As mentioned before, algae proteins have good nutritional value in terms of their protein content, amino acid purity, and nutritional acceptability (Chronakis and Madsen, 2011). Algae share similar functional properties with terrestrial plants, such as the capacity to gel, absorb water and fat, emulsify, and foam. The protein-rich microalgae Nostoc, Arthrospira (Spirulina), and Aphanizomenon have been staples of the human diet for thousands of years (Spolaore et al., 2006). Table 2 summarizes the protein content of algae per 100 mg. Both Arthrospira and Chlorella have high-quality proteins with well-balanced amino acid profiles that meet the WHO/FAO/UNU standards for the amount of essential amino acids that humans need (Kumar et al., 2021). While protein content per 100 mg is highest in Spirulina (Table 2).


Table 2. Summarized protein content of algae in the food industry.

Additionally, red algae varieties like Porphyra, Asparagopsis taxiformis, Gracilaria, Irish moss, and dulse; kombu, wakame, and Macrocystis; and green algae varieties Caulerpa racemosa, Codium, and Ulva have been consumed for a long time by people all over the world. These can be gathered from farms or outdoors (Conte and Payri, 2006; Sá Monteiro et al., 2019; Lozano Muñoz and Díaz, 2020; Kumar et al., 2021) and can be eaten fresh, dried, or pickled (Borowitzka, 1998). Hydrocolloids, like agar-agar and carrageenan, that are used as stabilizers, thickeners, and gelling agents in food products are also derived from many macroalgae (Häder, 2021).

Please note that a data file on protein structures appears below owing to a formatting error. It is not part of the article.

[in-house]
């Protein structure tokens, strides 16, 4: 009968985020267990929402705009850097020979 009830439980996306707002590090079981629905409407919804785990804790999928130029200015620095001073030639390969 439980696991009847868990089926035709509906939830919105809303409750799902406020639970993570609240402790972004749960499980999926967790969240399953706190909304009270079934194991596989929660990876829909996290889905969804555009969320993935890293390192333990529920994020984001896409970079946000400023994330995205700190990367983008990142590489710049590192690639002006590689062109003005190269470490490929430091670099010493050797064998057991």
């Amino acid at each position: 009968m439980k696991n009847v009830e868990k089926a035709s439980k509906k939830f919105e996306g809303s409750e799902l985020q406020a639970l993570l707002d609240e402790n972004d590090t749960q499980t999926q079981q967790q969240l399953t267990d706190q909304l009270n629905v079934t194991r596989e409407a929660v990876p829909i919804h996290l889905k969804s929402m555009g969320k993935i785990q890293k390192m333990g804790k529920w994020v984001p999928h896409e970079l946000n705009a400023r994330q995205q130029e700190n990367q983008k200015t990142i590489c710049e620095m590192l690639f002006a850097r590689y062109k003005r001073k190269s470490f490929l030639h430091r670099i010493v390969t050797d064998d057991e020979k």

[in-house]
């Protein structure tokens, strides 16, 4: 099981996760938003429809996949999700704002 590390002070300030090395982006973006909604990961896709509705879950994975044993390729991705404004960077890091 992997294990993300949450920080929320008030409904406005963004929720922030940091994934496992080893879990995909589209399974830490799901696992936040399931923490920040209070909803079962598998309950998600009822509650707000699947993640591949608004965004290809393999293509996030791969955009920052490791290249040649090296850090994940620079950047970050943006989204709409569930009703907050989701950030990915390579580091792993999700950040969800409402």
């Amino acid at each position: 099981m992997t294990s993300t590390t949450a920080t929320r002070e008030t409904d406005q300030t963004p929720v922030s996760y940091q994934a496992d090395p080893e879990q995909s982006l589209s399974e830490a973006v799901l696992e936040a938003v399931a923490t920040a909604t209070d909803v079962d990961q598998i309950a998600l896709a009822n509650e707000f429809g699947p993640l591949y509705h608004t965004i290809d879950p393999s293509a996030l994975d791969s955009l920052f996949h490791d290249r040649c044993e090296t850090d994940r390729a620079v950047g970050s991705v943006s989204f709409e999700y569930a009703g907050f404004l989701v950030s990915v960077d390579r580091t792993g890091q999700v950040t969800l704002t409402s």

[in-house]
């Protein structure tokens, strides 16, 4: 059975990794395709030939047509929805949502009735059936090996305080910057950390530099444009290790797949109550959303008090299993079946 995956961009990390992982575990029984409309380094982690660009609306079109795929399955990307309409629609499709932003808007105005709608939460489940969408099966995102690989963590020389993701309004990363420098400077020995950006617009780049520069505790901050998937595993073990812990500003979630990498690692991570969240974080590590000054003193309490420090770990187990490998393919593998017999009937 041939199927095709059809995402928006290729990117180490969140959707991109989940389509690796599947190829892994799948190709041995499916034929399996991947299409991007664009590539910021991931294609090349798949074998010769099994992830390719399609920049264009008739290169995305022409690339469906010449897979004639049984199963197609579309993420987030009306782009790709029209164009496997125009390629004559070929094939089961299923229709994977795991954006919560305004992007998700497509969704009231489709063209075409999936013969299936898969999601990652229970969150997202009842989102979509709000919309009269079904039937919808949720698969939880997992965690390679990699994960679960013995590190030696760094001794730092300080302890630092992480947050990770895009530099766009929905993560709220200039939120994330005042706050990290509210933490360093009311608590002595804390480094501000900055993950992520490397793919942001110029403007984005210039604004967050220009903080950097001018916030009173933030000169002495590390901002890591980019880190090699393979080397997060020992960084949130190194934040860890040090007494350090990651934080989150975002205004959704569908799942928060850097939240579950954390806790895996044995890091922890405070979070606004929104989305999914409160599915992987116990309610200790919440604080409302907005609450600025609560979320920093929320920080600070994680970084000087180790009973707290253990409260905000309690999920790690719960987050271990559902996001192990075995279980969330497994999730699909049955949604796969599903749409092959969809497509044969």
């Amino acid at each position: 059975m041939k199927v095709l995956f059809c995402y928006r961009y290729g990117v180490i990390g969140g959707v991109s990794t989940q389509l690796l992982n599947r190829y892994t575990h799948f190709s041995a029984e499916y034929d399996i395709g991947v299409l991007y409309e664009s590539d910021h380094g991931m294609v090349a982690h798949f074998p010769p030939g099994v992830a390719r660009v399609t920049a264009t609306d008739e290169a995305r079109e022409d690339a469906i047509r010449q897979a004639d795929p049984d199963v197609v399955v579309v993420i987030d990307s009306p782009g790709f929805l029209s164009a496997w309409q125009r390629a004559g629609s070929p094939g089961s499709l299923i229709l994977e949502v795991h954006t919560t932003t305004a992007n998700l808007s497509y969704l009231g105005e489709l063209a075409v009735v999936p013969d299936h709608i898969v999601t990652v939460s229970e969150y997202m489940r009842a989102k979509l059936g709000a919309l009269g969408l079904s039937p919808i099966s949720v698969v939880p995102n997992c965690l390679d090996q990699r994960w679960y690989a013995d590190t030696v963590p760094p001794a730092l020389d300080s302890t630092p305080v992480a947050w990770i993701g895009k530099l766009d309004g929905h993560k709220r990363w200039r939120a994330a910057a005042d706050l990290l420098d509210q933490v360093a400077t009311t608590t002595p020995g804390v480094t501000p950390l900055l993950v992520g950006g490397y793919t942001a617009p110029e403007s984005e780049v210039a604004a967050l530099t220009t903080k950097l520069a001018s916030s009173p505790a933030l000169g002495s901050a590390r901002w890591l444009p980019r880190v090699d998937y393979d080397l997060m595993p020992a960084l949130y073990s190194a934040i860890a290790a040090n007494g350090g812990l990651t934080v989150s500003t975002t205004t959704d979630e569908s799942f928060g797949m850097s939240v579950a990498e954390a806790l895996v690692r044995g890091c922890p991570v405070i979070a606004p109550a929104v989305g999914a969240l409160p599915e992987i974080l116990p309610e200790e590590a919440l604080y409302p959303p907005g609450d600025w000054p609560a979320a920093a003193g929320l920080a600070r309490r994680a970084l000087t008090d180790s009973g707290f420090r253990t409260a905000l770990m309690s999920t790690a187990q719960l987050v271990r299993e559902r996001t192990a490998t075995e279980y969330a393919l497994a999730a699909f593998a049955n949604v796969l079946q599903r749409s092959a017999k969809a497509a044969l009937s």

Algae can also be used in a variety of ways in the food processing industry. It is used as a gelling agent, raw food, cooked ingredient, texture enhancer, and vegan egg substitute. Furthermore, it is added to products to improve their nutritional content (Ścieszka and Klewicka, 2018) and because they contain a significant amount of superior-quality protein, algae contribute important nutrients to the human diet. Algae proteins also have a good nutritional value in terms of protein amount, amino acid purity, and nutritional acceptability (Chronakis and Madsen 2011). Protein-rich microalgae Nostoc, Arthrospira (Spirulina), and Aphanizomenon have been staples of the human diet over the course of human history (Conte and Payri, 2006; Vanthoor-Koopmans et al., 2013).

As a source of bulk proteins, microalgae are a relatively new idea. Generally, microalgae-based proteins have several advantages over currently used protein sources, that could significantly contribute to meeting Europe’s population protein requirements. Moreover, microalgae-based proteins require less land than animal-based proteins. For instance, they require approximately 2.5 m2 of land per kilogram of protein as opposed to 47–64 m2, 42–52 m2, and 144–258 m2 for the production of pork, chicken and beef, respectively, (Caporgno and Mathys, 2018). Compared to plant-based alternatives seems to be also favorable for algae, whereas nuts nees 7.9 m2, pulses 7.3 m2, grains 4.6m2 and peas 3.4m2 (Poore and Nemecek, 2018).

Arthrospira and Chlorella both boast high-quality proteins and well-balanced amino acid profiles which meet the WHO/FAO/UNU standards that humans need (Barba et al., 2014). In actuality, both these species of microalgae have amino acid profiles that are comparable to those of other conventional protein sources like eggs and soybeans. However, plants and microalgae typically lack the sulfur-rich amino acids methionine and cysteine (Bikker et al., 2016). Additional studies show that some microalgae supplements are deficient in other amino acids (Becker, 2007).